Getting old or falling ill could not be that bad.
You can lie back for long stretches of time and give in to the surge of thoughts that randomly prick your brains. Windows open up and you see individuals in a different light.
My father, for instance. Why do I often see him in his undershirt, feeding wood into the fire with nonchalance?
Or Patrick in his leather jacket. I fried an unpretentious egg for him the morning he came for a visit, the day after his grueling trek from the north. He grimly ate the scrambled egg then told me later that he’d rather have two eggs for breakfast.
I thought about it long and hard. Why didn’t he let me know while I was leisurely frying a lone egg? He could have easily asked: “Could you make two?” or maybe added: “Do a sunny side-up, please.”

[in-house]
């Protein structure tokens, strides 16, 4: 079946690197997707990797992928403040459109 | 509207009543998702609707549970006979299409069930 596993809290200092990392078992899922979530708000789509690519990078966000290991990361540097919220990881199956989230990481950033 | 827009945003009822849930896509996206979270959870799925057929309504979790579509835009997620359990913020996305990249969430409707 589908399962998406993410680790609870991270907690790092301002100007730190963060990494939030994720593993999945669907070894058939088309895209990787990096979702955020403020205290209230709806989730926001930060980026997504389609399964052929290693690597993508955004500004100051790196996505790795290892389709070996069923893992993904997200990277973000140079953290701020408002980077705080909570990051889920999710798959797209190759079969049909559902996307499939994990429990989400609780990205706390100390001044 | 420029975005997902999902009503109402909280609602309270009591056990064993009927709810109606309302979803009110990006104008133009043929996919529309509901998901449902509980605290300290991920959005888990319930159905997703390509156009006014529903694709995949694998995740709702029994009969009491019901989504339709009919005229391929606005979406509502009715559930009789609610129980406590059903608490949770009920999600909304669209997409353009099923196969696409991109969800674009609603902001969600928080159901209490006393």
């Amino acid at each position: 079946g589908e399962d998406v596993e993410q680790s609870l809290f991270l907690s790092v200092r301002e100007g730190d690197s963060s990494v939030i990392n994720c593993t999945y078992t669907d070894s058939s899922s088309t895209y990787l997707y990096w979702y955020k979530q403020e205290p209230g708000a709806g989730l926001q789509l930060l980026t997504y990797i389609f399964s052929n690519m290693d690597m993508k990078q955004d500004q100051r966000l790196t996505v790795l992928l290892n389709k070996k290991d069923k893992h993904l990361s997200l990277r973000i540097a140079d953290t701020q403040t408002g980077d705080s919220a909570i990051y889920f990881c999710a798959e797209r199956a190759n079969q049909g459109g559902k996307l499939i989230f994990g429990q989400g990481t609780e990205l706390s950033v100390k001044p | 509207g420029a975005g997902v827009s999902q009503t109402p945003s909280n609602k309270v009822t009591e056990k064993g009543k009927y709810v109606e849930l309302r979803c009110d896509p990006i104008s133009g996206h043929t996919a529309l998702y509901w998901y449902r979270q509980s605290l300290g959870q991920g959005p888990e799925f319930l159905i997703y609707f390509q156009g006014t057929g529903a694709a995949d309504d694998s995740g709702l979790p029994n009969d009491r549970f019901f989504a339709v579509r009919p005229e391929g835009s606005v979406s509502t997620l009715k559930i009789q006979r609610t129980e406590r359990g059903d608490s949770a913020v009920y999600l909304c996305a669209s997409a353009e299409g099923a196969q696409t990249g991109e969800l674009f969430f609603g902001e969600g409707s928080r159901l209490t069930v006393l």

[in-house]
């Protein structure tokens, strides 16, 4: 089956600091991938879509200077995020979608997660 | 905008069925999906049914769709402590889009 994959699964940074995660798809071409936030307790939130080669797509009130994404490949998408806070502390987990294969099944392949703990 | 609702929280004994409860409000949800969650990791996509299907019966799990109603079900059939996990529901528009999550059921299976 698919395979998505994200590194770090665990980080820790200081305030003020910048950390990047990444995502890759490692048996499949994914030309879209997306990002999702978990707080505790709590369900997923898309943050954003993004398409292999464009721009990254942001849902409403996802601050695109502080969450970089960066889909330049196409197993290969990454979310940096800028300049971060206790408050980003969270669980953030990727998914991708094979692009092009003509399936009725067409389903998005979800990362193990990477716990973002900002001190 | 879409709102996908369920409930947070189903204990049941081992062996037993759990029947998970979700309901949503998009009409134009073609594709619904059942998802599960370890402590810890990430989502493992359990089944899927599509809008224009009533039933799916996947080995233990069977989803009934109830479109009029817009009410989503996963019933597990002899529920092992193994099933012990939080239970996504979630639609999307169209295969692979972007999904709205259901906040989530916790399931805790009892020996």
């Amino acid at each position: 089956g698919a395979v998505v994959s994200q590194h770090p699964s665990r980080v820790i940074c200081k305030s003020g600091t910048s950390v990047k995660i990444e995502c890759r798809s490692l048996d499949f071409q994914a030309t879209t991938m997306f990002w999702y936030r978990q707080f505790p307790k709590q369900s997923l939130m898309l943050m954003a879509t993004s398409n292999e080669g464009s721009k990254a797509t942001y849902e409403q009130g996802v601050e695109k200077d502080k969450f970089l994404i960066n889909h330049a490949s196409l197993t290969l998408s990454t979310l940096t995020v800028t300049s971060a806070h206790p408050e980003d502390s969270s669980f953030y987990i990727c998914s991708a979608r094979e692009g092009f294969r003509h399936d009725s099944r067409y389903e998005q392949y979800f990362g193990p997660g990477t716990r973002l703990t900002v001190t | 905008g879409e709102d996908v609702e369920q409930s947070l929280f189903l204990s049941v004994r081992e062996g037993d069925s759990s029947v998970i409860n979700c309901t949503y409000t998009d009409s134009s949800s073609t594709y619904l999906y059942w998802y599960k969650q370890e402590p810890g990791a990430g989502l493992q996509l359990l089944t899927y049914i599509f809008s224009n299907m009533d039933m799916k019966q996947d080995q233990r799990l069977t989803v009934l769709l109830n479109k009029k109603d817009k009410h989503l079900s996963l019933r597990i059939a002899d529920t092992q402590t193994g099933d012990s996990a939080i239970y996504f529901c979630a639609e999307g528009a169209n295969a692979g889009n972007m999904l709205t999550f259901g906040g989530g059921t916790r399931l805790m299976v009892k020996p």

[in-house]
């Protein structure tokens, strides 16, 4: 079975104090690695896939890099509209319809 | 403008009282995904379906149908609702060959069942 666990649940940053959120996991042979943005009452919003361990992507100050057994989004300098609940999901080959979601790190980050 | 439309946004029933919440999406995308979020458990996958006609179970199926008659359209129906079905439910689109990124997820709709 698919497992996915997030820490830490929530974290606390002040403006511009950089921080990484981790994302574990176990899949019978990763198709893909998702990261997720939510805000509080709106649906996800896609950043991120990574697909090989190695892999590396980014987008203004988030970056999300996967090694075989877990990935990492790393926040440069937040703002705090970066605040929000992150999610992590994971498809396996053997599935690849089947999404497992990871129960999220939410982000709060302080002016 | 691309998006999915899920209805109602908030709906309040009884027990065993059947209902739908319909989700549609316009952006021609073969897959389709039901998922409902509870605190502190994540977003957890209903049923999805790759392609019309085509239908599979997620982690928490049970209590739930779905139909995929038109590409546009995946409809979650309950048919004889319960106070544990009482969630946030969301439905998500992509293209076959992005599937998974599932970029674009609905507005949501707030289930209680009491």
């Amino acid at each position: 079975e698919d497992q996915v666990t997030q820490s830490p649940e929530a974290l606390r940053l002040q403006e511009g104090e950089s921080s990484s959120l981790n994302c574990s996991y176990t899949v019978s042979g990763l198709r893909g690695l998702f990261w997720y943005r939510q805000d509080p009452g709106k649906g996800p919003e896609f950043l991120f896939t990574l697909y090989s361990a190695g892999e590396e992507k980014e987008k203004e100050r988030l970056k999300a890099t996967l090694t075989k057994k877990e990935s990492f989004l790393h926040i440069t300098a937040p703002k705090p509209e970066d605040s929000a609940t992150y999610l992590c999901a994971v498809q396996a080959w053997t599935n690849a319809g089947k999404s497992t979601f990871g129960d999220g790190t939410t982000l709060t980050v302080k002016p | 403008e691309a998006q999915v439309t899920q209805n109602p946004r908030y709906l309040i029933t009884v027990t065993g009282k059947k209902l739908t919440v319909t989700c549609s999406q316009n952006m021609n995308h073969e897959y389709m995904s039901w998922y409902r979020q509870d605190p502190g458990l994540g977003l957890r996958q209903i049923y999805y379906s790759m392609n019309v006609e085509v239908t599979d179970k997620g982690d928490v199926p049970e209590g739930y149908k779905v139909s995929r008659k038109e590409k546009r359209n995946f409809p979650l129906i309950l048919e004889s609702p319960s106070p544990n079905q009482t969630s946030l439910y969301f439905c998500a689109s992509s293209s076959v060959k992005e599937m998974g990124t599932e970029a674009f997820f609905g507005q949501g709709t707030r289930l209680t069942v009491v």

I see him riding his Harley Davidson defiantly, without a helmet, his long hair flying wild. Sometimes, I am behind him, pressed against his back, exulting in the warmth it offers.
I see him paddling a boat near his lake house, he sitting on one end, I on the other. He is talking about his parents, what he has become, where I stand in his life.
“I do not want to live my life alone, you know that. You are the only person in this world I see in it. I will admit this is still scary for me, but maybe our combined strength is enough to surpass that trepidation? Faith is an amazing thing, I can believe in us.”
He talks about his plans: Buy a sturdy and beautiful sailboat, live on it for a year, travel to Europe, live on a farm, go and make a difference in some way.
“What do you think?” he asks.
He has rested his arms and let the boat drift, fixing his eyes on me, but I turn away to look at the dazzling dance of mauve, scarlet and golden leaves falling on the lake – alternately teasing and taunting.
For some reason, I can only feel the chill of November seeping into my bones.
Malum consilium quod mutari non potest.